The Dawn of Higher Education in Malaysia
They may appear solid today, but our schools had challenging beginnings.
According to Alexander Carr-Saunders, the architect of colonial universities, there was “little sympathy with local aspirations for university education” before the Second World War. While the Advisory Committee on Education in the Colonies (ACEC) once envisioned a system in which every colony would have elementary and secondary schools, as well as technical and vocational institutions up to the tertiary level by 1925, the idea of a university was not yet a priority in British policy.
The empire, after all, only had four universities at the time, in the regions of Malta, Jerusalem, Ceylon and Hong Kong. While requests were aired for a Malayan university, it was not until after the war that they were granted attention.
“No” to a Malayan University
The general reluctance to develop a university grew from bad experiences in India, along with financial constraints. University expansion in India since the mid- 19th century was perceived as a mistake, given the production of overqualified, unemployable, politically ambitious and intractable young men.
William Hailey, a patrician member of the Indian civil service, once noted the question of university development was underpinned by the dilemma of “what it was going to do with the educated product.”  Already doubtful to begin with of the capacity of non-Europeans to benefit from higher education, the colonialists were wary of not repeating the same “blunder” in other colonies.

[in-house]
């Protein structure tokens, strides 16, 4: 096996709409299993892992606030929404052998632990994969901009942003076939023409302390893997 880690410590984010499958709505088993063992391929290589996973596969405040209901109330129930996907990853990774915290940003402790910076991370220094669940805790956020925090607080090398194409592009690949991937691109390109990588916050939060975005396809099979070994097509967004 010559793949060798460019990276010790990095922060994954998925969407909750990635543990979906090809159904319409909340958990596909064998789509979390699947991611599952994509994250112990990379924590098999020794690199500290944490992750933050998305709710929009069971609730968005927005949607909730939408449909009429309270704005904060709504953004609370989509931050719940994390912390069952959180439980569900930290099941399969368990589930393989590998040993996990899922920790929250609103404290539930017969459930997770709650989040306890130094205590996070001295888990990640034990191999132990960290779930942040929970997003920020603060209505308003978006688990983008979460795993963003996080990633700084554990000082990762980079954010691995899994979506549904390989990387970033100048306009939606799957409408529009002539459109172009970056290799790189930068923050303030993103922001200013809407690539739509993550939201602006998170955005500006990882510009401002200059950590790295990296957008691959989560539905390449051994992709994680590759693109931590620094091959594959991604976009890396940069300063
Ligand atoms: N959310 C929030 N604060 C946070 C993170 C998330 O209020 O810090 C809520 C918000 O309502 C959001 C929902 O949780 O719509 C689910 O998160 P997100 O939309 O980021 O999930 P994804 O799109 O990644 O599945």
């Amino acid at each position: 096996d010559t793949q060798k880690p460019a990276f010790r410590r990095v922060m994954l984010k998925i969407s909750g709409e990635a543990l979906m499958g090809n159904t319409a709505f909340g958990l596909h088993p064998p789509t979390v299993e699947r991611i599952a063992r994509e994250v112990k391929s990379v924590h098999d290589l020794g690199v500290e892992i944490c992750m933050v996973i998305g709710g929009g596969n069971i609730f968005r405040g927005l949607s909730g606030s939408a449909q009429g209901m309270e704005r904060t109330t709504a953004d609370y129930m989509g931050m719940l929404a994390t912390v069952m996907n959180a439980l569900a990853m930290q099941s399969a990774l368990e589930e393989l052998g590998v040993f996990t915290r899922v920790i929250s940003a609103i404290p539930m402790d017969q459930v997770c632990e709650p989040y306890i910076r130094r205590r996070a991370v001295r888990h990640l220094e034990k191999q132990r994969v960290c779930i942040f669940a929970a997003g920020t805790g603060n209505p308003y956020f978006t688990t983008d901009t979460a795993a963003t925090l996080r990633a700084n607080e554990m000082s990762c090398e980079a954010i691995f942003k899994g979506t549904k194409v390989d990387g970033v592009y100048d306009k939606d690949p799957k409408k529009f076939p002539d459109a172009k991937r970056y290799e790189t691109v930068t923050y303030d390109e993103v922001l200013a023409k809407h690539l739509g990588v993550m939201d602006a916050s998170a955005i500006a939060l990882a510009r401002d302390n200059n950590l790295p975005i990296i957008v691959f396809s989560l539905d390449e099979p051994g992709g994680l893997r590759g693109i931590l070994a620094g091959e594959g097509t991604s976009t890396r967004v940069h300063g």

Finance was another consideration, given the colonialists’ principal reliance on locally generated revenue. The metropolitan funds that could be secured under the Colonial Development Act 1929 were marked for economic development. Education was perceived as a product of social welfare, which had to be met by locally available channels.
With Hong Kong University maintained at an annual figure of $435,000, it was obvious that unless there was regular income, the establishment of a Malayan university remained unlikely. Shenton Thomas, the governor of Malaya, informed the colonial office in October 1939 that “Malaya cannot finance a university at the present time,” and that it could “only carry on with existing arrangements.” 
Since the twentieth century, colonial higher education took place within the setting of King Edward VII College of Medicine and Raffles College in Singapore. Apart from these two institutions, Malayans had little option but to self-finance their studies overseas or obtain available scholarships – of which the Queen’s Scholarship was the most prestigious.
King Edward VII College of Medicine
In 1904 leading Chinese and other non-European communities of Singapore petitioned the governor for a medical school, stressing the need for qualified Chinese medicine men.